A well-conceived business plan does much more than merely describe what will become your business. Your business plan must sell you first and foremost, along with the products or services you’ll offer, the business model you will follow, the marketplace in which you’ll compete, plus reasonable estimates of start-up and monthly operating expenses. If outside funding is required, then the plan must convince lenders or investors that you are prepared and qualified to build a significantly profitable enterprise. A good business plan will do the following:
- Define the business mission
- Describe the products and services
- Identify target customers
- Identify and evaluate major competitors
- Describe the business environment
- Detail the business model
- Describe the business strategy
- Detail the marketing plan
- Demonstrate how a profit will be made
- Provide an exit strategy
Here are business plan options for three scenarios:
The Executive Summary
An Executive Summary is a condensed version of a full-dress business plan and often runs to about 5-10 pages in length. When written well, the Executive Summary nevertheless functions as effectively as a traditional business plan.
It is a useful tool for Freelancers who will open a consultancy and will have relatively modest start-up costs and monthly operating expenses and are savvy enough to appreciate the value of a road map to launch their venture. It is not a business plan option for those who will approach lending institutions or investors.
The Executive Summary states the business mission, describes the products/services, describes the primary clients and competitors and details the business strategy, business model, marketing plan and relevant financial data. To be useful, the document must fully integrate that information and demonstrate how the business will become profitable.
The Operational Business Plan
An Operational Business Plan is produced by an existing business with several years’ performance history, usually with a goal to either apply for business expansion capital or prepare for the sale of the company. Operational Business Plans may also be used to upgrade and streamline how a business runs, functioning as a guide for the management team.
The Operational Business Plan delves into great detail about production, customers, competitors, the marketplace and business environment, sales distribution channels, management and staffing. Historical data are available and five years of financial statements are typically included, along with financial projections that forecast the company’s expected performance over the next three years.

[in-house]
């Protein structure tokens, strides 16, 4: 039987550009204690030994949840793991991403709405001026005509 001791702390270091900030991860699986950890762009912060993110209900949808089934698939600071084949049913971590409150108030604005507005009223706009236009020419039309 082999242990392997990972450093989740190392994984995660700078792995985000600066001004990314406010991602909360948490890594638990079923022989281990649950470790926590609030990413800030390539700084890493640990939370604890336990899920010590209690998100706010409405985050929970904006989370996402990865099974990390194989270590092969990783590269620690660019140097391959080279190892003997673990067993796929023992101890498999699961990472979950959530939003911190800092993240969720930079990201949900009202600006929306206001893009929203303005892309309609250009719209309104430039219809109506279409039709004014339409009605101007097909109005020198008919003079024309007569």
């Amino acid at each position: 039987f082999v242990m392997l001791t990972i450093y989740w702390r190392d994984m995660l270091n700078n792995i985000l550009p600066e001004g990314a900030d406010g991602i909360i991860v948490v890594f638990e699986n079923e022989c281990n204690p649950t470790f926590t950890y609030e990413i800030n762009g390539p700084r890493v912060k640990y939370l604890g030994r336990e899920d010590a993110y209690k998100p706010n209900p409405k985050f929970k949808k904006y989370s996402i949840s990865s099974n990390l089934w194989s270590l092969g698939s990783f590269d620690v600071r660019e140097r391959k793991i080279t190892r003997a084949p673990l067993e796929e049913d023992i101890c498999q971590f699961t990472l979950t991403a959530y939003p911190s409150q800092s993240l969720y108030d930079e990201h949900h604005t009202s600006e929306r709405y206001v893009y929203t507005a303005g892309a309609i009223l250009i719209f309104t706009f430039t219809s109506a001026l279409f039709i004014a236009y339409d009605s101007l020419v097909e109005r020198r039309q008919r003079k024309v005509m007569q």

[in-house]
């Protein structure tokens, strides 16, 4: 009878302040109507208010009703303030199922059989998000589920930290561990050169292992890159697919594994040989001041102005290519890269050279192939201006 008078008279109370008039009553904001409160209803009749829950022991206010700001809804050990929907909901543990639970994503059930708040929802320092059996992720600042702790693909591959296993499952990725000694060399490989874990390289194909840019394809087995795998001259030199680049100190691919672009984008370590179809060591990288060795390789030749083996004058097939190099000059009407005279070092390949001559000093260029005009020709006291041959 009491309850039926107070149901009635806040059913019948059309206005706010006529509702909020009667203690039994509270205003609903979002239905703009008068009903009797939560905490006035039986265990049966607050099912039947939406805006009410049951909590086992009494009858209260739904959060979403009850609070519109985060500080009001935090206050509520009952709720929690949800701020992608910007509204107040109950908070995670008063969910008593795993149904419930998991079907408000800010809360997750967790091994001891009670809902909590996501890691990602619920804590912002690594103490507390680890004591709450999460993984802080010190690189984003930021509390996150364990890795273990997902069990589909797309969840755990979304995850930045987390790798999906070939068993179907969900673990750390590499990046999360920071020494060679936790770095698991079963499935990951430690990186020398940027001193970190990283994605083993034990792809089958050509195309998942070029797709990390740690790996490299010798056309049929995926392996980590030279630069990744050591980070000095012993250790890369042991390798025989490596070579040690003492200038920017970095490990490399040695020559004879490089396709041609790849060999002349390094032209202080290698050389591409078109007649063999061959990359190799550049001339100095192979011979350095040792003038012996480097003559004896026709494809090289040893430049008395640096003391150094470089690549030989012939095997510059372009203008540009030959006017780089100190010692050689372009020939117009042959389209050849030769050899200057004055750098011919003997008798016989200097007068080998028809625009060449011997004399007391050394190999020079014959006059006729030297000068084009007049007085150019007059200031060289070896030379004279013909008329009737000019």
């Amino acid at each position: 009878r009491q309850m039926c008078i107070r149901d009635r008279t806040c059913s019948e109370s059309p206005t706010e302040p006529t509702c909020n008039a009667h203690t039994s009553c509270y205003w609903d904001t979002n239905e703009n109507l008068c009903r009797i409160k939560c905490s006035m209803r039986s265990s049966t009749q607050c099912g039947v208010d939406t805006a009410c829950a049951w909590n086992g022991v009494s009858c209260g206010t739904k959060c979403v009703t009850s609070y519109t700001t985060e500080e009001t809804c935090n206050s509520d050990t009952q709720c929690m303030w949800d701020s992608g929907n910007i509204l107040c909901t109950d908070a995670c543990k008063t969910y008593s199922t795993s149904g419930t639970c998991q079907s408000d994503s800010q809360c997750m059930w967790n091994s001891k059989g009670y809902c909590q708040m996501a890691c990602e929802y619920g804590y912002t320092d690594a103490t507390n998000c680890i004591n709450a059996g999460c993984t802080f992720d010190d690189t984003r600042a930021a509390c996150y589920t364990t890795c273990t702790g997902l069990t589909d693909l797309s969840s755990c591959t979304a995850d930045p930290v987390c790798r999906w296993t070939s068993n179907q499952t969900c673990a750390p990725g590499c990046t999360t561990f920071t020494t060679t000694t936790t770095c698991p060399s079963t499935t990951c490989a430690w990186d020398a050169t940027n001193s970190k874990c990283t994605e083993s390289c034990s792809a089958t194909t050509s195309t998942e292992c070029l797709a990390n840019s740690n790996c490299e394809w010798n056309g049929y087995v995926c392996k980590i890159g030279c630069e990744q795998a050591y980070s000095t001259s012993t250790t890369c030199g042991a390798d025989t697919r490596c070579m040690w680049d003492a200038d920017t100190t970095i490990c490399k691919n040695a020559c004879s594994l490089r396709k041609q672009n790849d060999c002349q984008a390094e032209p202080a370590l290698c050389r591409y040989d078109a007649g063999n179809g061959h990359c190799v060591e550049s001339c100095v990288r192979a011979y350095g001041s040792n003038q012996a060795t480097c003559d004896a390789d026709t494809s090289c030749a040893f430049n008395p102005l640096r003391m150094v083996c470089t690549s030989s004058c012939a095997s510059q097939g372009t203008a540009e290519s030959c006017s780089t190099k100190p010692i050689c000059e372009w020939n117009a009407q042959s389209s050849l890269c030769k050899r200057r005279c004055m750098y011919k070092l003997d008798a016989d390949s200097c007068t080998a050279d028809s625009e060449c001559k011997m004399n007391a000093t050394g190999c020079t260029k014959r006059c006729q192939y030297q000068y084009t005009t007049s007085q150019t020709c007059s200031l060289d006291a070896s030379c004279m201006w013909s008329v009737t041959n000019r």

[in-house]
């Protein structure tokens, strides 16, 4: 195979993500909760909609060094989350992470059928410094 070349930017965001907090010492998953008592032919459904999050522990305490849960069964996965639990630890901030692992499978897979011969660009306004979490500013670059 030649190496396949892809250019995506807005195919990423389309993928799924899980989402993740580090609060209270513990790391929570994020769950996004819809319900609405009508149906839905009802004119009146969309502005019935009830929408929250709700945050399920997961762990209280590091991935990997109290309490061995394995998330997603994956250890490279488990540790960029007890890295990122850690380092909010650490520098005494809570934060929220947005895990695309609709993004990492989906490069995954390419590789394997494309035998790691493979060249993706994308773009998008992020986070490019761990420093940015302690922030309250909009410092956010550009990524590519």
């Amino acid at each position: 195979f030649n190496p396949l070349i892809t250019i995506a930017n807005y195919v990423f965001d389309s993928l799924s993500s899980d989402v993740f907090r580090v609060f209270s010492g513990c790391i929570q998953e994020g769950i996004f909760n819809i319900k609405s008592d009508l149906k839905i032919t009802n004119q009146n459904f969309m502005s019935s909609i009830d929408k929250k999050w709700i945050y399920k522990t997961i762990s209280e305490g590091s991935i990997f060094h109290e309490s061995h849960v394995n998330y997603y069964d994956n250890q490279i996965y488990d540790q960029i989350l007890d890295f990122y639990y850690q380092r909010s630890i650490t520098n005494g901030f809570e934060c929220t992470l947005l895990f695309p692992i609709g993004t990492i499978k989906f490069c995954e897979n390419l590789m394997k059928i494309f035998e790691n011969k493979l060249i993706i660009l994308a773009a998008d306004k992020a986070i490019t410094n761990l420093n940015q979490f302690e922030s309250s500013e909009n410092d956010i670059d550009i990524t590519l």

The business plan to attract investors
When outside investment is sought, it goes without saying that the potential for strong profits must be demonstrated. The more money that is requested, the bigger the promised profits must be and the more quickly realized. The break-even statement, which shows at what point in time the business will go into the black, along with credible financial assumptions and projections, are critical in this scenario.
If the business is an existing one, the financial projections must appear to be attainable, based on the five year financial history given. Make sure that your business and personal credit scores are 700+, or you won’t see a dime from a bank.
Venture capitalists and angel investors may be somewhat more forgiving of a less than perfect credit rating if your business concept and model are extraordinary. Beta test the product/service and business model with target customers to verify demand for what you intend to sell and your ability to efficiently deliver the goods to the marketplace.
For VCs, the potential for big profits is king. They are in it for the pot of gold that comes when the company goes public and stock is offered. Angels are not totally dissimilar to VCs, but they are drawn to an entrepreneur’s vision and passion in addition to the pay-off. That’s why they’re called angels!
Thanks for reading,